US imposes sanctions on Syria

© AFP/File Ramzi Haidar


WASHINGTON (AFP) – The United States on Friday imposed new sanctions on Syria over its brutal repression of mass protests, and again singled out Iran’s Revolutionary Guard, which it said was aiding the crackdown.

The asset freezes and restrictions on financial transactions notably targeted Maher Al-Assad, the powerful brother of President Bashar Al-Assad, who commands Syria’s feared Fourth Armoured Division.

Also named in an executive order signed by President Barack Obama were Ali Mamluk, director of Syria’s Intelligence Directorate, and Atif Najib, the ex-head of intelligence in Daraa province, the epicenter of political violence.

The Syrian intelligence directorate as a whole was also targeted by the sanctions, which come after US calls for restraint in Syria went unheeded and as Obama came under increased pressure for a more robust response.

“The United States strongly condemns the Syrian government’s continued use of violence and intimidation against the Syrian people,” the White House said in a statement.

“We call upon the Syrian regime and its supporters to refrain from further acts of violence and other human rights abuses against Syrian citizens seeking to express their political aspirations.”

The statement also singled out Iran’s Revolutionary Guards, saying the Corps was acting as a conduit for material support for the Syrian government which was helping it enforce the crackdown.

“Iran’s actions in support of the Syrian regime place it in stark opposition to the will of the Syrian people,” the White House said.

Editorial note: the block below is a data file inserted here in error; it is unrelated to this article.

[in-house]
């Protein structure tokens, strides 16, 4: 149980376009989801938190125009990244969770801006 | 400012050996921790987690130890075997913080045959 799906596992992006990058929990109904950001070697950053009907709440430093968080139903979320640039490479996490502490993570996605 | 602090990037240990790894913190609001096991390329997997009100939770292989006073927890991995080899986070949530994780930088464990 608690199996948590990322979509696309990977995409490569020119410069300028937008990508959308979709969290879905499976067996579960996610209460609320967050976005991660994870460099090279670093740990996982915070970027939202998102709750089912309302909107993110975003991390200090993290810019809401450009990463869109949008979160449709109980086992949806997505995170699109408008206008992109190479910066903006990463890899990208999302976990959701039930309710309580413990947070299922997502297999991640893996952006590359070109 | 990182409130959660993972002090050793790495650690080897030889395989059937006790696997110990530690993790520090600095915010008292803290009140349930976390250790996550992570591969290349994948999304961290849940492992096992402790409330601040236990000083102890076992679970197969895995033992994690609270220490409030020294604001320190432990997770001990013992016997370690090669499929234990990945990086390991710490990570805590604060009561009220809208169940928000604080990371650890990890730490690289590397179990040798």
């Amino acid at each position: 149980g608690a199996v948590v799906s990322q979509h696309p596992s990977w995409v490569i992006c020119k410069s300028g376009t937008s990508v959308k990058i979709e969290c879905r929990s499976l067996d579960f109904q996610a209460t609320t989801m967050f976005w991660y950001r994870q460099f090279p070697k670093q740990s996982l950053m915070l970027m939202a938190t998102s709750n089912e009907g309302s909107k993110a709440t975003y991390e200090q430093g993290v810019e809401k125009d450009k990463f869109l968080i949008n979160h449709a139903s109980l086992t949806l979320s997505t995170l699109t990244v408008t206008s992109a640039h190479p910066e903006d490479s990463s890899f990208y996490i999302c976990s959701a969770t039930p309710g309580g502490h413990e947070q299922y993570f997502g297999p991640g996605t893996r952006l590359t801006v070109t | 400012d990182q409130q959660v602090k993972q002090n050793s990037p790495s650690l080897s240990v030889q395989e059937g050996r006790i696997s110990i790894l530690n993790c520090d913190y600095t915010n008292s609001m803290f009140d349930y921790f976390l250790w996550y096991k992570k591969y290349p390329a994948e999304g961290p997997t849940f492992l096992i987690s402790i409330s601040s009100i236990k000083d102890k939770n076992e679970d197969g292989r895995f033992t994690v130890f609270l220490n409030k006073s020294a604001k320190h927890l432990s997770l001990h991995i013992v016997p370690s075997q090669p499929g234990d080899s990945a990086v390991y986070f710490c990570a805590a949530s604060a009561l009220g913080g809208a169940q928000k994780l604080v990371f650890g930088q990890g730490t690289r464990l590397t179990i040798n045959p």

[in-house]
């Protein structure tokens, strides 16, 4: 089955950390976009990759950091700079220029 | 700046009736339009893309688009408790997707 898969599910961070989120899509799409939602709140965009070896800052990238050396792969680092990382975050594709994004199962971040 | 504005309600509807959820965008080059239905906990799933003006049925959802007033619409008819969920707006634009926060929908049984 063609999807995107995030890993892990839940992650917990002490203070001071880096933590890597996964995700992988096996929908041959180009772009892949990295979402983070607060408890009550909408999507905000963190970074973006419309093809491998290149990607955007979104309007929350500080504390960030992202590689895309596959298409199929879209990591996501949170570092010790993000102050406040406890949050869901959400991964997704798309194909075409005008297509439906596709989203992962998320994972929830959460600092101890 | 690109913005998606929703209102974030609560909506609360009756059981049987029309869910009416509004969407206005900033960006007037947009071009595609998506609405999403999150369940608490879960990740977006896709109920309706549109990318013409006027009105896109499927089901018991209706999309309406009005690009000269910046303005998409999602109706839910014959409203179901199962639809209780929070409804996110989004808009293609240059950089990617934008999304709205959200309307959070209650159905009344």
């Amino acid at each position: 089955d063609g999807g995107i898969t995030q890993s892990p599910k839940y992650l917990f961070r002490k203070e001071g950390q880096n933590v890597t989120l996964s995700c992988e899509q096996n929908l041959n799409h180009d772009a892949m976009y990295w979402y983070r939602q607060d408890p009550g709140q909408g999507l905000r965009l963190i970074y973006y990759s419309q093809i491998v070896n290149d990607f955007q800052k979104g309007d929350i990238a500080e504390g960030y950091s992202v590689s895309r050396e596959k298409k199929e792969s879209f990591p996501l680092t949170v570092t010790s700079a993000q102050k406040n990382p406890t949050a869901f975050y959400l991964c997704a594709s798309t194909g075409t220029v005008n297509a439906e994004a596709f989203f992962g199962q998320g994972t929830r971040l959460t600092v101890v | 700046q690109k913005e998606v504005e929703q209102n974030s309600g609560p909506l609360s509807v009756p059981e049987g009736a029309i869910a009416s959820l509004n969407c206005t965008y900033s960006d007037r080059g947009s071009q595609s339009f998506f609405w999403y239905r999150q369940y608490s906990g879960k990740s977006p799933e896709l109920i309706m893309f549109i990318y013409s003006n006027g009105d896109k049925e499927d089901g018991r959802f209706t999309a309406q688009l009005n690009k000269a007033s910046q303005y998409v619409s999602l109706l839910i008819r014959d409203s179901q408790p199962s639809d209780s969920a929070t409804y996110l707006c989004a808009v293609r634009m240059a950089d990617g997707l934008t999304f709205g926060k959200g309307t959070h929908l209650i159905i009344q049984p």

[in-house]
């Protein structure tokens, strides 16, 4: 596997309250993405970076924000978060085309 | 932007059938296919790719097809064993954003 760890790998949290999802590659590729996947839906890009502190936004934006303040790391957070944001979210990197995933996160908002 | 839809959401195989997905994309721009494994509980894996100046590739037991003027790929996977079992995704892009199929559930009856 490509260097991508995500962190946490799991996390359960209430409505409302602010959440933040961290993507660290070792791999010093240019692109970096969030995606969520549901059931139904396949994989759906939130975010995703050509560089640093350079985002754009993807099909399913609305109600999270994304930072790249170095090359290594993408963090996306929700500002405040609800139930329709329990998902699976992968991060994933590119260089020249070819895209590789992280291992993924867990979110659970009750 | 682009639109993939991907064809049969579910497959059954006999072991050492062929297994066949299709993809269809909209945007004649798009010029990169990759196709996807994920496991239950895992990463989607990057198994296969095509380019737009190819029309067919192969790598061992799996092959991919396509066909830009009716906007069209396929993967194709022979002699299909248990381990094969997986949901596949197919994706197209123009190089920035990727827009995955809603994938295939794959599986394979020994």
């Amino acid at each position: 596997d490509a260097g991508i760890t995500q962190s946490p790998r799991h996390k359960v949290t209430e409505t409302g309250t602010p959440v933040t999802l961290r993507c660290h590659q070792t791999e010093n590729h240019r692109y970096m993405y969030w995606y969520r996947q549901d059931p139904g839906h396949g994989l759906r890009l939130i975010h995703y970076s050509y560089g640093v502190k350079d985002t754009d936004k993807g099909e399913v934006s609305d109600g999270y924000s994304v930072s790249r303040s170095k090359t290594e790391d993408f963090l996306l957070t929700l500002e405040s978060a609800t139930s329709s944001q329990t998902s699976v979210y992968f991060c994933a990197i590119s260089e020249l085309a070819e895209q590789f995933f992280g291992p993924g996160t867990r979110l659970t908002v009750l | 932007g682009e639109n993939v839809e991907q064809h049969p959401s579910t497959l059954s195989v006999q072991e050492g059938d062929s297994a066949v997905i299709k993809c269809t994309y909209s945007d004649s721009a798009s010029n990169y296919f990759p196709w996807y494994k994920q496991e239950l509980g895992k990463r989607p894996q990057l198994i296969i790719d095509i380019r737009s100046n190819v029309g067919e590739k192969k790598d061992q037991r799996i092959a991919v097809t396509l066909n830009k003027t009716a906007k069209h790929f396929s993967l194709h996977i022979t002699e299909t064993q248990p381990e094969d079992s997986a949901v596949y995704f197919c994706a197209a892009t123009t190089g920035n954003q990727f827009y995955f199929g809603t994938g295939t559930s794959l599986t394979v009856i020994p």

The Revolutionary Guards have previously been sanctioned by Washington for providing support to terrorism.

The new measures block any property in the United States or in the possession or control of Americans belonging to the named individuals and entities and prevents them entering transactions with US individuals.

The sanctions were unveiled as tens of thousands of protesters poured onto the streets across Syria following a call for a “day of rage” against the Assad government after weekly Muslim prayers.

Earlier, the 47-nation UN Human Rights Council voted for a revised US-led resolution on the crackdown in Syria that asked the UN rights chief to send an investigative mission to the country.

The resolution also “unequivocally condemns the use of lethal violence against peaceful protestors by the Syrian authorities… and urges the Syrian government to immediately put an end to all human rights violations.”

It also “requests the office of the High Commissioner for Human Rights to urgently dispatch a mission to the Syrian Arab Republic to investigate all alleged violations of international human rights law,” according to the text released by the United Nations.

Twenty-six countries, mainly Western, African and Latin American nations, voted for the text, and nine voted against.

Seven countries abstained, while five were absent at the time of the vote, including Bahrain, Jordan and Qatar.

At least 55 people including 48 civilians were killed in Syria on Friday as security forces clashed with protesters defying the crackdown in the restive cities of Daraa, Homs and Latakia, a human rights group said.

The Syrian Observatory for Human Rights (SOHR) told AFP 32 civilians were killed in the southern town of Daraa, 15 in the industrial city of Homs and one in the northwestern coastal city of Latakia.

© AFP Published at Activist Post with license

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